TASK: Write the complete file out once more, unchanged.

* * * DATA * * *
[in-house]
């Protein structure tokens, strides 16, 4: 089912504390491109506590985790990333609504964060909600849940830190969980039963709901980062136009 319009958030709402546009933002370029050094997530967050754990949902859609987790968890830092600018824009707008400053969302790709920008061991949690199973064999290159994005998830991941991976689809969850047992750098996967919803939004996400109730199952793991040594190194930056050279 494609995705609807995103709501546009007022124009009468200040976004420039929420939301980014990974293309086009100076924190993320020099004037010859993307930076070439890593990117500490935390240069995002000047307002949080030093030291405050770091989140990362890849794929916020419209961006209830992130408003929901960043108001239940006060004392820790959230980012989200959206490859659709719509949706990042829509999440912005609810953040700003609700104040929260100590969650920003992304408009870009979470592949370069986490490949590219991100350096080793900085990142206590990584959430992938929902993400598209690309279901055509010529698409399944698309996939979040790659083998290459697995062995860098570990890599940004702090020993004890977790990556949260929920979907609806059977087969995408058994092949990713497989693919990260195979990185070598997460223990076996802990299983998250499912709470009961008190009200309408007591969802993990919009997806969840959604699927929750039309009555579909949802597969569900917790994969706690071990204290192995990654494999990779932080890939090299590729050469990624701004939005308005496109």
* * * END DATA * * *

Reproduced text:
[in-house]
């Protein structure tokens, strides 16, 4: 089912504390491109506590985790990333609504964060909600849940830190969980039963709901980062136009 319009958030709402546009933002370029050094997530967050754990949902859609987790968890830092600018824009707008400053969302790709920008061991949690199973064999290159994005998830991941991976689809969850047992750098996967919803939004996400109730199952793991040594190194930056050279 494609995705609807995103709501546009007022124009009468200040976004420039929420939301980014990974293309086009100076924190993320020099004037010859993307930076070439890593990117500490935390240069995002000047307002949080030093030291405050770091989140990362890849794929916020419209961006209830992130408003929901960043108001239940006060004392820790959230980012989200959206490859659709719509949706990042829509999440912005609810953040700003609700104040929260100590969650920003992304408009870009979470592949370069986490490949590219991100350096080793900085990142206590990584959430992938929902993400598209690309279901055509010529698409399944698309996939979040790659083998290459697995062995860098570990890599940004702090020993004890977790990556949260929920979907609806059977087969995408058994092949990713497989693919990260195979990185070598997460223990076996802990299983998250499912709470009961008190009200309408007591969802993990919009997806969840959604699927929750039309009555579909949802597969569900917790994969706690071990204290192995990654494999990779932080890939090299590729050469990624701004939005308005496109």